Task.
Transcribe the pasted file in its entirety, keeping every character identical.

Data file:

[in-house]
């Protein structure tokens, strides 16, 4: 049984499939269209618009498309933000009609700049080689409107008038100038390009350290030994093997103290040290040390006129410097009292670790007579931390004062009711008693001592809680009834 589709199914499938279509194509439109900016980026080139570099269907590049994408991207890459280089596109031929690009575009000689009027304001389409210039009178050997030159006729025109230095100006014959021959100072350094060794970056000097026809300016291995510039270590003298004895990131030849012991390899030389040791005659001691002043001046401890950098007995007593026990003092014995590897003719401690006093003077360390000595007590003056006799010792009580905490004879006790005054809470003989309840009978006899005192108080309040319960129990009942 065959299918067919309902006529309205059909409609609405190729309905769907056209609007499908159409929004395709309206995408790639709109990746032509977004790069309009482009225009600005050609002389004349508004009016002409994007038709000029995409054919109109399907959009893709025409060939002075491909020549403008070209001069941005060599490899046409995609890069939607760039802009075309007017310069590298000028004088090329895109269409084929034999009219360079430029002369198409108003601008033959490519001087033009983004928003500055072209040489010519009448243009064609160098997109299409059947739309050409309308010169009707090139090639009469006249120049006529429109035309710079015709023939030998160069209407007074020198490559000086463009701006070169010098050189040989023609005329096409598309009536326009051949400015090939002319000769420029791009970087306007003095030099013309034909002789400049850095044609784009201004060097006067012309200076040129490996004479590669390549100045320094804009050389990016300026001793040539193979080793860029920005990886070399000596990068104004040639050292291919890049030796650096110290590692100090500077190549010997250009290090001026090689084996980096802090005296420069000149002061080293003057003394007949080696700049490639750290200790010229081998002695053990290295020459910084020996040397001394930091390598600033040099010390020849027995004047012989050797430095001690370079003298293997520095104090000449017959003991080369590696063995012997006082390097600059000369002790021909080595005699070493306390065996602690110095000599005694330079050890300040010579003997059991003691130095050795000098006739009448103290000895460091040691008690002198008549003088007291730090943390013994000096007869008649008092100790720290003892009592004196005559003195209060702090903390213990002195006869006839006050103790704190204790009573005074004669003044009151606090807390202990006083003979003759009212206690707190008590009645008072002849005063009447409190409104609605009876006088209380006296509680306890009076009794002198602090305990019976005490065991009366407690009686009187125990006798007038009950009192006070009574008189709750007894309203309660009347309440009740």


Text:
[in-house]
């Protein structure tokens, strides 16, 4: 049984499939269209618009498309933000009609700049080689409107008038100038390009350290030994093997103290040290040390006129410097009292670790007579931390004062009711008693001592809680009834 589709199914499938279509194509439109900016980026080139570099269907590049994408991207890459280089596109031929690009575009000689009027304001389409210039009178050997030159006729025109230095100006014959021959100072350094060794970056000097026809300016291995510039270590003298004895990131030849012991390899030389040791005659001691002043001046401890950098007995007593026990003092014995590897003719401690006093003077360390000595007590003056006799010792009580905490004879006790005054809470003989309840009978006899005192108080309040319960129990009942 065959299918067919309902006529309205059909409609609405190729309905769907056209609007499908159409929004395709309206995408790639709109990746032509977004790069309009482009225009600005050609002389004349508004009016002409994007038709000029995409054919109109399907959009893709025409060939002075491909020549403008070209001069941005060599490899046409995609890069939607760039802009075309007017310069590298000028004088090329895109269409084929034999009219360079430029002369198409108003601008033959490519001087033009983004928003500055072209040489010519009448243009064609160098997109299409059947739309050409309308010169009707090139090639009469006249120049006529429109035309710079015709023939030998160069209407007074020198490559000086463009701006070169010098050189040989023609005329096409598309009536326009051949400015090939002319000769420029791009970087306007003095030099013309034909002789400049850095044609784009201004060097006067012309200076040129490996004479590669390549100045320094804009050389990016300026001793040539193979080793860029920005990886070399000596990068104004040639050292291919890049030796650096110290590692100090500077190549010997250009290090001026090689084996980096802090005296420069000149002061080293003057003394007949080696700049490639750290200790010229081998002695053990290295020459910084020996040397001394930091390598600033040099010390020849027995004047012989050797430095001690370079003298293997520095104090000449017959003991080369590696063995012997006082390097600059000369002790021909080595005699070493306390065996602690110095000599005694330079050890300040010579003997059991003691130095050795000098006739009448103290000895460091040691008690002198008549003088007291730090943390013994000096007869008649008092100790720290003892009592004196005559003195209060702090903390213990002195006869006839006050103790704190204790009573005074004669003044009151606090807390202990006083003979003759009212206690707190008590009645008072002849005063009447409190409104609605009876006088209380006296509680306890009076009794002198602090305990019976005490065991009366407690009686009187125990006798007038009950009192006070009574008189709750007894309203309660009347309440009740």